Fed,First, you are wrong to be “disgusted”. David Waters’ piece was not a simple obituary of the well-liked celebrity soul singer Isaac Hayes. It was about Scientology, and whether there’s anything good in it despite how bizarre it is. There is nothing wrong with those of us who are aware of how dangerous Scientology is to take this opportunity to share some facts.Second, just because the truth about Scientology is somewhat shocking, it doesn’t mean that you’re dealing with a “histrionic” Internet conspiracy theory. Perhaps you’ve never read anything credible about Scientology hurting anyone, but that’s because you’ve apparently never read the reports of any journalist, scholar, ex-member, critic, or government investigator concerning Scientology. When EVERY SINGLE independent investigator reaches the very same conclusions, you’re not dealing with a conspiracy theory, you’re dealing with facts. History is filled with somewhat shocking stories about ruthlessly cruel organizations, and it is blind squeamishness to close your eyes to these unpleasant facts.But I’ll give you the benefit of the doubt. If you want to learn about Scientology, here are some sources.Read some news and magazine journalists: the 1991 Time Magazine article, the 1986 Forbes piece, the six-part 1990 Los Angeles Times series, the 1980 Reader’s Digest article, the Pulitzer Prize-winning 1980 St. Petersburg Times series on the takeover of Clearwater, the 2006 Rolling Stone article, the 1984 Sunday Times Magazine piece, the 1968 Life magazine article, the 1986 L.A. Weekly article, the 1994 Washington Post article, the 1997 L.A. Weekly Article on Study Tech, the 1997 New York Times article on their tax-exempt status, the 1980 American Lawyer piece on Scientology’s war against judges, the 1999 New Times L.A. piece on the takeover of the Cult Awareness Network, the 1998 Boston Herald series, the eight-part 2001 New Times L.A. series, the Maisonneuve profile of Gerry Armstrong from June 23 of this year, or the lengthy Village Voice article from June 30 of this year.Or see what television journalism has to say: watch the 1998 20/20 report, the 1998 Dateline NBC report on Bob Minton, the 1998 CBS Public Eye report on Lisa McPherson, the 1968 British documentary “The Shrinking World of L. Ron Hubbard”, the 1998 Panorama expose, the 1999 German documentary “Missing in Happy Valley”, the 1995 The Big Story expose “Inside the Church of Scientology”, the 1985 60 Minutes report, the 1998 A&E special “Inside Scientology”, the 1997 Secret Lives report on L. Ron Hubbard, the 1997 60 Minutes report, the 2006 Anderson Cooper report on the Nevada vault, the infamous 2007 Panorama investigation “Scientology and Me”, the 1992 Nightline report with an interview of David Miscavige, or the Nightline report from April 24 of this year.Or some book-length journalism: Russell Miller’s Bare-Faced Messiah (1987), Jon Atack’s A Piece of Blue Sky (1990), Paulette Cooper’s The Scandal of Scientology (1971), L. Ron Hubbard: Messiah or Madman? (1987), Robert Kaufman’s Inside Scientology (1972), George Malko’s Scientology: The Now Religion (1970), or Stewart Lamont’s Religion Inc. (1986).Or government inquiries: Australia’s 1965 Anderson Report, the UK’s 1971 Foster Report, New Zealand’s 1969 The Dumbleton-Powles Report, or Canada’s 1970 Lee Report.Or court decisions: Armstrong v. Church of Scientology (L.A. Superior Court Case No. C420153 1984), Wollersheim v. Church of Scientology (212 Cal. App. 3d 872, Cal. App. 2d Dist. 1989), Allard v. Church of Scientology (58 Cal.App.3d 439, Cal. App. 2d Dist. 1976), or the 23 July 1984 UK High Court of Justice decision by Justice Latey.Or see what the scholars have to say: the September 2003 issue of the Marburg Journal of Religion.And then finally, just Google the names of the people responsible for these reports and see how the Church tried to harass them into silence.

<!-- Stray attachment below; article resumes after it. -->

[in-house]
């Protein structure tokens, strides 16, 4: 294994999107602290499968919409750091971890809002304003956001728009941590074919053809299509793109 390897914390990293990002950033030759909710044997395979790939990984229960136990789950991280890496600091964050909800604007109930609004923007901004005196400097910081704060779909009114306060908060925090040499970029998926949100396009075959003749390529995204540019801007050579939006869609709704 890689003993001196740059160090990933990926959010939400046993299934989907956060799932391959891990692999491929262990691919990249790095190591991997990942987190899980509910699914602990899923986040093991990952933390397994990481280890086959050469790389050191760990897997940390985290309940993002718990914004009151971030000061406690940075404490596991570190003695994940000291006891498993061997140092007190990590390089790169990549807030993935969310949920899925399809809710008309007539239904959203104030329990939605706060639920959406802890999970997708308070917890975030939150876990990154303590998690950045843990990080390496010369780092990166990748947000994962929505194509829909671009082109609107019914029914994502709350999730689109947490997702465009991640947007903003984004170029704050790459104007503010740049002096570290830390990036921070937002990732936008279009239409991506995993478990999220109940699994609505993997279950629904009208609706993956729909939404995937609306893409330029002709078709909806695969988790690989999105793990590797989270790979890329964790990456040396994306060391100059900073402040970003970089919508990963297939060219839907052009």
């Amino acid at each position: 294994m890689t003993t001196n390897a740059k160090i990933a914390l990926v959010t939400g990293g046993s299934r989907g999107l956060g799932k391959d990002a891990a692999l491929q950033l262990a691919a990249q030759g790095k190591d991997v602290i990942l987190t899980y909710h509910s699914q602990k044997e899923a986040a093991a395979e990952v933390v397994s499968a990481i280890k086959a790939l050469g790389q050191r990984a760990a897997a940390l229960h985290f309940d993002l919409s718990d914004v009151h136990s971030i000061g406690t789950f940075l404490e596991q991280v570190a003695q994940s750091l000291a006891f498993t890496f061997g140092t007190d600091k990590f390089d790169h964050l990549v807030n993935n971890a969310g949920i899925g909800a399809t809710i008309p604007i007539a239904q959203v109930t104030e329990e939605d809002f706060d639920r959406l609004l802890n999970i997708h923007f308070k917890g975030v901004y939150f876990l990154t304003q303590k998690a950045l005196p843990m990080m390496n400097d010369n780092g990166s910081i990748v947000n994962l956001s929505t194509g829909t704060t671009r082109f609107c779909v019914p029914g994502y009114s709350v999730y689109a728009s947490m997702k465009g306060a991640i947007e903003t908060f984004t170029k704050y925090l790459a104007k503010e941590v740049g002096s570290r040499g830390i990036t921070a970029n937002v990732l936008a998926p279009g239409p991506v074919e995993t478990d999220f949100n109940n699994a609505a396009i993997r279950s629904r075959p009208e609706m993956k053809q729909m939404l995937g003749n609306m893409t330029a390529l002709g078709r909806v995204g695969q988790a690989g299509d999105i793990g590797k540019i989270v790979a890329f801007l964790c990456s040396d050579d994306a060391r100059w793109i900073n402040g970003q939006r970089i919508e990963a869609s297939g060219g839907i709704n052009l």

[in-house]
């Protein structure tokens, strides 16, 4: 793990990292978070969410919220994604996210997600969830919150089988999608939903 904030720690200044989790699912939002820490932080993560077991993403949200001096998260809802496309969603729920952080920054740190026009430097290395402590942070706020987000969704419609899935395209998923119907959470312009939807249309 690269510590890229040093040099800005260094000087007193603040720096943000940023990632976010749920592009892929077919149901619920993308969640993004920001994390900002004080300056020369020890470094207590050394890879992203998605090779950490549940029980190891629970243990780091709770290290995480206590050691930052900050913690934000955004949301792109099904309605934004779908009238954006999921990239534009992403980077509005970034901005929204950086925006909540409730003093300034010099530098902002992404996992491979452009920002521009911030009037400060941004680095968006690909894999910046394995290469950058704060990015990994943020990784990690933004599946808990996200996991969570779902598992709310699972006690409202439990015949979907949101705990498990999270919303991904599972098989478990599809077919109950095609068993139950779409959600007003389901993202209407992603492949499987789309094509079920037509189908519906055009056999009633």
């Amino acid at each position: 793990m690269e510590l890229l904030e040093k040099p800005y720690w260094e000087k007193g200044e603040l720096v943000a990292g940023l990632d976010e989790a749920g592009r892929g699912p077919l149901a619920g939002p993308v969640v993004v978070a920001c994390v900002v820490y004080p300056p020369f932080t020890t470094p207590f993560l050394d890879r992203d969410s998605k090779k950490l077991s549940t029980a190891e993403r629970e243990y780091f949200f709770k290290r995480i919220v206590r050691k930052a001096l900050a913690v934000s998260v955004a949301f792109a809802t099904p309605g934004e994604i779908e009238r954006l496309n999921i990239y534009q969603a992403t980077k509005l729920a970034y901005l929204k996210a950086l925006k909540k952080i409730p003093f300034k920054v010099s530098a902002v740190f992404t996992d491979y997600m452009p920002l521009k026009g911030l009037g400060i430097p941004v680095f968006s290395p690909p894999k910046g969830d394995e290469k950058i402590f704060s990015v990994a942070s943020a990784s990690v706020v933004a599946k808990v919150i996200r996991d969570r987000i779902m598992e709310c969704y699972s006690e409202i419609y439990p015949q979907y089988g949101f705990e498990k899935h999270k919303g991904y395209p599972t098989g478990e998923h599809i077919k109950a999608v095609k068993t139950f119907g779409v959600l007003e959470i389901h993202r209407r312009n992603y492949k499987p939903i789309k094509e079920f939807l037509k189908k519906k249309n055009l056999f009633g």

• Dave2

    Paganplace,Little of what you have written makes any sense. Please state your views as plainly as possible, and try to give reasons in support of your views. Thank you.

  • Arminius

    Hi, Paganplace,Please, friend, take some time to google Scientology. That bizarre organization is not just a pustule on the arse of humanity, but a cancr that could corrupt humanity’s heart. It is altogether evil, and I do not use that word lightly, ever.One of its beliefs is that, once it has taken over all governments, is that a certain percentage of humanity must be eliminated. Killed. Genocide. You and me and all our friends and family.Google that piece of s*** and see how much pro and con you get.

  • Arminius

    To return to the subject -Isaac Hayes was a remarkable musician, truly. I loved what he created, and will honor his memory.It is a real shame he was sucked in by those SOBs claiming to have a religion, but instead having a con game leading to their own power and wealth.

  • Buck Thrust